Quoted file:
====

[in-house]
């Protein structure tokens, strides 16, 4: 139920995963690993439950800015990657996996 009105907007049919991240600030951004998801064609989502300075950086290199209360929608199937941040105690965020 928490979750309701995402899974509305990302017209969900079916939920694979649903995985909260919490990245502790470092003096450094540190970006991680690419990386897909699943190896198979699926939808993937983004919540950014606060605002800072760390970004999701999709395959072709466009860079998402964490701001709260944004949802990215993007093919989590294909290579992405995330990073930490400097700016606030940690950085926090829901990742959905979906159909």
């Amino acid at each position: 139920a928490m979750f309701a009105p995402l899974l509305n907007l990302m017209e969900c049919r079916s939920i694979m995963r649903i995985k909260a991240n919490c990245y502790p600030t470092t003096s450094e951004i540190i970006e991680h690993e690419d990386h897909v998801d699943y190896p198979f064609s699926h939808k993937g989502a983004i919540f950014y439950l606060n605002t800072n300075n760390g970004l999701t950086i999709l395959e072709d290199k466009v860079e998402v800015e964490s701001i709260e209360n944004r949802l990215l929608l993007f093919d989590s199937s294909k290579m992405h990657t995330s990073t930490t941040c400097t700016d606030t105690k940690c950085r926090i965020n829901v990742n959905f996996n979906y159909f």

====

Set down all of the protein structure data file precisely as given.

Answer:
[in-house]
């Protein structure tokens, strides 16, 4: 139920995963690993439950800015990657996996 009105907007049919991240600030951004998801064609989502300075950086290199209360929608199937941040105690965020 928490979750309701995402899974509305990302017209969900079916939920694979649903995985909260919490990245502790470092003096450094540190970006991680690419990386897909699943190896198979699926939808993937983004919540950014606060605002800072760390970004999701999709395959072709466009860079998402964490701001709260944004949802990215993007093919989590294909290579992405995330990073930490400097700016606030940690950085926090829901990742959905979906159909």
């Amino acid at each position: 139920a928490m979750f309701a009105p995402l899974l509305n907007l990302m017209e969900c049919r079916s939920i694979m995963r649903i995985k909260a991240n919490c990245y502790p600030t470092t003096s450094e951004i540190i970006e991680h690993e690419d990386h897909v998801d699943y190896p198979f064609s699926h939808k993937g989502a983004i919540f950014y439950l606060n605002t800072n300075n760390g970004l999701t950086i999709l395959e072709d290199k466009v860079e998402v800015e964490s701001i709260e209360n944004r949802l990215l929608l993007f093919d989590s199937s294909k290579m992405h990657t995330s990073t930490t941040c400097t700016d606030t105690k940690c950085r926090i965020n829901v990742n959905f996996n979906y159909f």